Past Reviews

Regional Reviews: Connecticut & the Berkshires

Presto Change-O
Barrington Stage Company
Review by Fred Sokol | Season Schedule

Also see Fred's review of The Call

Lenny Wolpe and Jenni Barber
Photo by Scott Barrow
Barrington Stage Company, on its St. Germain Stage, kicks of the summer season with bright, breezy Presto Change-O, a new musical happening which is both whimsical and significant. Catching attention from its first moment, it is a show about illusion, reality, and the lives of a family of magicians and others. Running through June 11th in Pittsfield, Massachusetts, the play, without becoming heavy handed, speaks of the importance of the interpersonal.

Eric Price provides book and lyrics and Joel Waggoner the music. Joseph Wartnerchaney's illusions grab attention and Marc Bruni (who directed Beautiful: The Carol King Musical on Broadway) is at the helm for Presto Change-O.

We meet Sheldon (Lenny Wolpe), who was a magician of note. Now, however, he has suffered a minor stroke and his aging process encroaches. Yet this patriarch retains his expertise at special times. The action takes place in the New York City apartment where Lance (Michael Rupert), Sheldon's son-in-law, lives. It has been quite some time since everyone came together in this locale. Designer Derek McLane places colorful posters indicative of past magic episodes on the walls. Lance was once a glitzy, handsome magician but that was more than a decade ago. Now he dreams of a return to glory. Tina (sweet, welcoming Jenni Barber) is Lance's housekeeper who reveals that she, too, wants in as a prime-time illusionist. While much of the plotting occurs during the present day, there are important forays into the past.

Lance's son, with whom he has had zero connection, is Michael (Jarrod Spector). Michael's choice is to shock audiences with his endurance stunts which push the human body to an extreme. Mary (Barbara Walsh), his mother, left Lance years ago. She now sells real estate in Greenwich, Connecticut, but has returned to tend to Sheldon, who sometimes seems in need. One might have thought that the casting was already complete, when Arthur (Bob Walton) enters well into the production. Brother to Lance and adorned by costumer Alejo Vietti in a bold Hawaiian shirt, he has an eye for the commercial—as in the possibilities associated with cruises.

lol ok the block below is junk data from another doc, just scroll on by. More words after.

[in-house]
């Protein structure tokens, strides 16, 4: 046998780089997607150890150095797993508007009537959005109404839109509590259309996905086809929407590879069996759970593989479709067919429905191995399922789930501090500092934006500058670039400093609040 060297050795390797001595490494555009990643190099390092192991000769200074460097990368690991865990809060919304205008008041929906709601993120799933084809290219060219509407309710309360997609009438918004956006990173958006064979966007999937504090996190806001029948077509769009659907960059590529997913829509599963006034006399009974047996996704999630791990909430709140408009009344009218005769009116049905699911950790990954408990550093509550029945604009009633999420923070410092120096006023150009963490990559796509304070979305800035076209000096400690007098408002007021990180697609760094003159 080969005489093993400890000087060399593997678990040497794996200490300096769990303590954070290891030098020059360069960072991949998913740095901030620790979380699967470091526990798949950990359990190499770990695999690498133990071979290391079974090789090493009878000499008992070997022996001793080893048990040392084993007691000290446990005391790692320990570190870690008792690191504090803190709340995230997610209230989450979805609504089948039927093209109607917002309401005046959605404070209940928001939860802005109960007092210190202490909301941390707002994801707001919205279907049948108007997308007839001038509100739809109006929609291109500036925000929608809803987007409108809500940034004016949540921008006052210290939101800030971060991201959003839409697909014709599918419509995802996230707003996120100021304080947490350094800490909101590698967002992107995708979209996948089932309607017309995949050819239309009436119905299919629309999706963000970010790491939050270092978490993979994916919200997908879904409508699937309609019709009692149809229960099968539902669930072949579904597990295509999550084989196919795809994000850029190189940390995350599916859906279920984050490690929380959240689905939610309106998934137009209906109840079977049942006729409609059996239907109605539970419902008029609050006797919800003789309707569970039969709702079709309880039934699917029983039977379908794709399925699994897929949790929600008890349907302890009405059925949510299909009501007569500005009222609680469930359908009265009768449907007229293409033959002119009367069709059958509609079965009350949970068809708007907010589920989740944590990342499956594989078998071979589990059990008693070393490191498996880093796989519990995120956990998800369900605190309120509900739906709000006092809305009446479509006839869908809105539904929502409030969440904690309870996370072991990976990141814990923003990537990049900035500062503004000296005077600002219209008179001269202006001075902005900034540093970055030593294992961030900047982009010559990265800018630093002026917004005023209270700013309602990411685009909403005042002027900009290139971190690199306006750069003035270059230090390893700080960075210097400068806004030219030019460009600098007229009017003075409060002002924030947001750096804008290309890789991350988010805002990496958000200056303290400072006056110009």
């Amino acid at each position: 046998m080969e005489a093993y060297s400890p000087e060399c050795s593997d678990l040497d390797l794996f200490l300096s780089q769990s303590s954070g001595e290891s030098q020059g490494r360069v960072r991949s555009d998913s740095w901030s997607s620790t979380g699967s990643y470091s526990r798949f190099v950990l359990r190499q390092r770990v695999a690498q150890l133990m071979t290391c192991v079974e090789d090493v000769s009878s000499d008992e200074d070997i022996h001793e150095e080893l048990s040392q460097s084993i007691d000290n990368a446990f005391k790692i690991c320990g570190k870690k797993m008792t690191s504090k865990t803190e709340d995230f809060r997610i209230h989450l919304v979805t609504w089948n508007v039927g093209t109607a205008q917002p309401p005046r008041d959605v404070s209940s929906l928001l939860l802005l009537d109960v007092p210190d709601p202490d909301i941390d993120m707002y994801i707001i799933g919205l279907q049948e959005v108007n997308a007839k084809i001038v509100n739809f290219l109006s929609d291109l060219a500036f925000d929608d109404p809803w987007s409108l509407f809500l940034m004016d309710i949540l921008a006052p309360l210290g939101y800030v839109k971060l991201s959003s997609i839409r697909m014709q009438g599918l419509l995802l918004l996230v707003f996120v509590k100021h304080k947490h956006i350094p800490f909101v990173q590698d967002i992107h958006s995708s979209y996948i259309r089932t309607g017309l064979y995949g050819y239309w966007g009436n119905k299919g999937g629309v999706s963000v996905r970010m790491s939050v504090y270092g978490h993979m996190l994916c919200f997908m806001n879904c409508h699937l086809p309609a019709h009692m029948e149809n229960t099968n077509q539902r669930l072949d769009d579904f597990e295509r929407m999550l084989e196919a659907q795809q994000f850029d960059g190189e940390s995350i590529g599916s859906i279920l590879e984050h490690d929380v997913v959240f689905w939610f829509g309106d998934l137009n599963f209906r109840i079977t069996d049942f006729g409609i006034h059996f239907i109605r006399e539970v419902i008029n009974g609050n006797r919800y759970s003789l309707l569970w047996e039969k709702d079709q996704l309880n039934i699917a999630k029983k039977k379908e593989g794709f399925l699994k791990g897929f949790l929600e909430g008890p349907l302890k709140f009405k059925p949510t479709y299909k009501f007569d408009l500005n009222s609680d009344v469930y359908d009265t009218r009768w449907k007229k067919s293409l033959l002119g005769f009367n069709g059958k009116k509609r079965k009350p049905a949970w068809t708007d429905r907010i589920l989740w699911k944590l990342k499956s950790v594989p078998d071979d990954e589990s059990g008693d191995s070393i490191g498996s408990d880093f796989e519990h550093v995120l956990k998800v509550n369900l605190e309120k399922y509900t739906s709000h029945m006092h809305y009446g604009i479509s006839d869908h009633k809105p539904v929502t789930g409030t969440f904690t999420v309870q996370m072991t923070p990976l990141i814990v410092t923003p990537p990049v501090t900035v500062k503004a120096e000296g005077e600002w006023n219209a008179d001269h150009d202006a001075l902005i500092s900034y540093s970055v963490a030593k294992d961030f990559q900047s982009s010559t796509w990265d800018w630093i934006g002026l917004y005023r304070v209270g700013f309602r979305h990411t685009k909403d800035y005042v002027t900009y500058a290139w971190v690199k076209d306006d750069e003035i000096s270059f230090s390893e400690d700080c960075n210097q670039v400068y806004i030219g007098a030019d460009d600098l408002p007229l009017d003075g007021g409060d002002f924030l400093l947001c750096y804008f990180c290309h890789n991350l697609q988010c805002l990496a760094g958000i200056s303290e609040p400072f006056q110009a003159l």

Vadim Feichtner, one of five instrumentalists who are not seen, directs the music, a lively and essential component. Waggoner's music is catchy and Price's lyrics meaningful. Early on, "One, Two, Three" features Wolpe, Rupert, and Spector—three generations. The duet "Block of Ice," with Barber and Spector combining, is lovely. Everyone except Arthur is singing on "No Condition." Jenni Barber is solo on "Ta-Da!" as she gives notice of her own aspirations. The second act opens with the entire company excelling with "All the Broken Pieces." Barbara Walsh takes center stage as Mary with the title tune, "Presto Change-O." Rupert's Lance and Spector's Michael, as father and son, follow with "Magic Is Magic." One feels the show might have concluded before all return for "Who Would Believe?"

Suffice to say the music stretches actors who are very much up to the difficult task. Waggoner's melodies include atypical harmonies which are invitingly fresh. They demand practice, agility, and vocal discipline. The roles require versatility. Tina, for example, at first seems to be cute and sweet and part of the overall scene. Price layers her character and she proves to be richer than that, a woman with further dimension. Mary, on the surface, might have moved on with her life. However, she becomes drawn to those who were close and the storyline affords her the opportunity to demonstrate another side.

The ensemble for this presentation is energized. Wolpe, adept with his role as a man somewhere in his twilight, finds an earlier self. He is grappling with his capabilities both as magician and human being. Spector, Barber, and Walsh elevate the performance bar and Rupert, who probably has the most demanding of parts, succeeds.

A musical with a focus on magic, this play utilizes illusion as entre to explore much more. Director Bruni zips things forward but takes time for more touching moments, too. The proportions are in fine balance for this world premiere.

Presto Change-O continues at Barrington Stage Company in Pittsfield, Massachusetts, through June 11th, 2016. For tickets, call (413) 236-8888 or visit

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